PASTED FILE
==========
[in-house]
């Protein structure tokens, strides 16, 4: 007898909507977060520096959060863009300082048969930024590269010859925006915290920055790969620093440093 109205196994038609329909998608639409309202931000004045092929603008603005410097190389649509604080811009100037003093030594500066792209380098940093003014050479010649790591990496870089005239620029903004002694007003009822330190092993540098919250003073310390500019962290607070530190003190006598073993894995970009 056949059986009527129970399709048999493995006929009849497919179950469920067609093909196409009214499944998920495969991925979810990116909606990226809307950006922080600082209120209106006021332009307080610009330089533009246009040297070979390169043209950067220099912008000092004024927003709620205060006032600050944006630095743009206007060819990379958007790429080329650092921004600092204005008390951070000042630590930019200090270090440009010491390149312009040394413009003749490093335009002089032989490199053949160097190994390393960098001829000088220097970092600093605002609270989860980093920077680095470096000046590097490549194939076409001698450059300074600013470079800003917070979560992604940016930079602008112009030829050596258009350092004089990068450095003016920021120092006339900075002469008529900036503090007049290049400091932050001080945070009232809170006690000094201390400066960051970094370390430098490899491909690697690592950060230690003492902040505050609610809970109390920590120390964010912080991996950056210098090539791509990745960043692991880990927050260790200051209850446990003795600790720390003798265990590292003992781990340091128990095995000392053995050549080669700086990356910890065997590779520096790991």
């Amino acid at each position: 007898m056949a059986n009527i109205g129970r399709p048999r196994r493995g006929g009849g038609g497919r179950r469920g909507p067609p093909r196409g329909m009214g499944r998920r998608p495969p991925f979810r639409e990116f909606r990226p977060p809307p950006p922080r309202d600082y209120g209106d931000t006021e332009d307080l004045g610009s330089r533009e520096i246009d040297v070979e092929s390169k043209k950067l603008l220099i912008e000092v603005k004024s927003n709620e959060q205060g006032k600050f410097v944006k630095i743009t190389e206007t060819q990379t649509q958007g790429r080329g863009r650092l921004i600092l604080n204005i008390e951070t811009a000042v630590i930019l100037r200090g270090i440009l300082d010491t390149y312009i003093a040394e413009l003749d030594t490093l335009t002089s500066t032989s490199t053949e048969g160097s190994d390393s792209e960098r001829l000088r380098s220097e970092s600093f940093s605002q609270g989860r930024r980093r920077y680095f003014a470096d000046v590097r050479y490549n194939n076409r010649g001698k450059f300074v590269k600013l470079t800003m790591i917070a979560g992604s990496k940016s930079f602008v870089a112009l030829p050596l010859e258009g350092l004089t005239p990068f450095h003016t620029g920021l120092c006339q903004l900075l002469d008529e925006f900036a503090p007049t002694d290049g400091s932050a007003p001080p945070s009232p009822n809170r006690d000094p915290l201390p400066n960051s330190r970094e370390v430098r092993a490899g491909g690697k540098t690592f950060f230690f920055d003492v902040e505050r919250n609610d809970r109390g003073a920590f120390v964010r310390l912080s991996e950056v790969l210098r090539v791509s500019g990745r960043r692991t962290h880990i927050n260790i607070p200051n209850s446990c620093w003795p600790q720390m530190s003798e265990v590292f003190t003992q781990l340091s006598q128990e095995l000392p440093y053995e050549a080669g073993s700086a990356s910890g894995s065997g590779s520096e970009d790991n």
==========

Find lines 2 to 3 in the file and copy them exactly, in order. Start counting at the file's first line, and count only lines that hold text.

């Protein structure tokens, strides 16, 4: 007898909507977060520096959060863009300082048969930024590269010859925006915290920055790969620093440093 109205196994038609329909998608639409309202931000004045092929603008603005410097190389649509604080811009100037003093030594500066792209380098940093003014050479010649790591990496870089005239620029903004002694007003009822330190092993540098919250003073310390500019962290607070530190003190006598073993894995970009 056949059986009527129970399709048999493995006929009849497919179950469920067609093909196409009214499944998920495969991925979810990116909606990226809307950006922080600082209120209106006021332009307080610009330089533009246009040297070979390169043209950067220099912008000092004024927003709620205060006032600050944006630095743009206007060819990379958007790429080329650092921004600092204005008390951070000042630590930019200090270090440009010491390149312009040394413009003749490093335009002089032989490199053949160097190994390393960098001829000088220097970092600093605002609270989860980093920077680095470096000046590097490549194939076409001698450059300074600013470079800003917070979560992604940016930079602008112009030829050596258009350092004089990068450095003016920021120092006339900075002469008529900036503090007049290049400091932050001080945070009232809170006690000094201390400066960051970094370390430098490899491909690697690592950060230690003492902040505050609610809970109390920590120390964010912080991996950056210098090539791509990745960043692991880990927050260790200051209850446990003795600790720390003798265990590292003992781990340091128990095995000392053995050549080669700086990356910890065997590779520096790991």
């Amino acid at each position: 007898m056949a059986n009527i109205g129970r399709p048999r196994r493995g006929g009849g038609g497919r179950r469920g909507p067609p093909r196409g329909m009214g499944r998920r998608p495969p991925f979810r639409e990116f909606r990226p977060p809307p950006p922080r309202d600082y209120g209106d931000t006021e332009d307080l004045g610009s330089r533009e520096i246009d040297v070979e092929s390169k043209k950067l603008l220099i912008e000092v603005k004024s927003n709620e959060q205060g006032k600050f410097v944006k630095i743009t190389e206007t060819q990379t649509q958007g790429r080329g863009r650092l921004i600092l604080n204005i008390e951070t811009a000042v630590i930019l100037r200090g270090i440009l300082d010491t390149y312009i003093a040394e413009l003749d030594t490093l335009t002089s500066t032989s490199t053949e048969g160097s190994d390393s792209e960098r001829l000088r380098s220097e970092s600093f940093s605002q609270g989860r930024r980093r920077y680095f003014a470096d000046v590097r050479y490549n194939n076409r010649g001698k450059f300074v590269k600013l470079t800003m790591i917070a979560g992604s990496k940016s930079f602008v870089a112009l030829p050596l010859e258009g350092l004089t005239p990068f450095h003016t620029g920021l120092c006339q903004l900075l002469d008529e925006f900036a503090p007049t002694d290049g400091s932050a007003p001080p945070s009232p009822n809170r006690d000094p915290l201390p400066n960051s330190r970094e370390v430098r092993a490899g491909g690697k540098t690592f950060f230690f920055d003492v902040e505050r919250n609610d809970r109390g003073a920590f120390v964010r310390l912080s991996e950056v790969l210098r090539v791509s500019g990745r960043r692991t962290h880990i927050n260790i607070p200051n209850s446990c620093w003795p600790q720390m530190s003798e265990v590292f003190t003992q781990l340091s006598q128990e095995l000392p440093y053995e050549a080669g073993s700086a990356s910890g894995s065997g590779s520096e970009d790991n």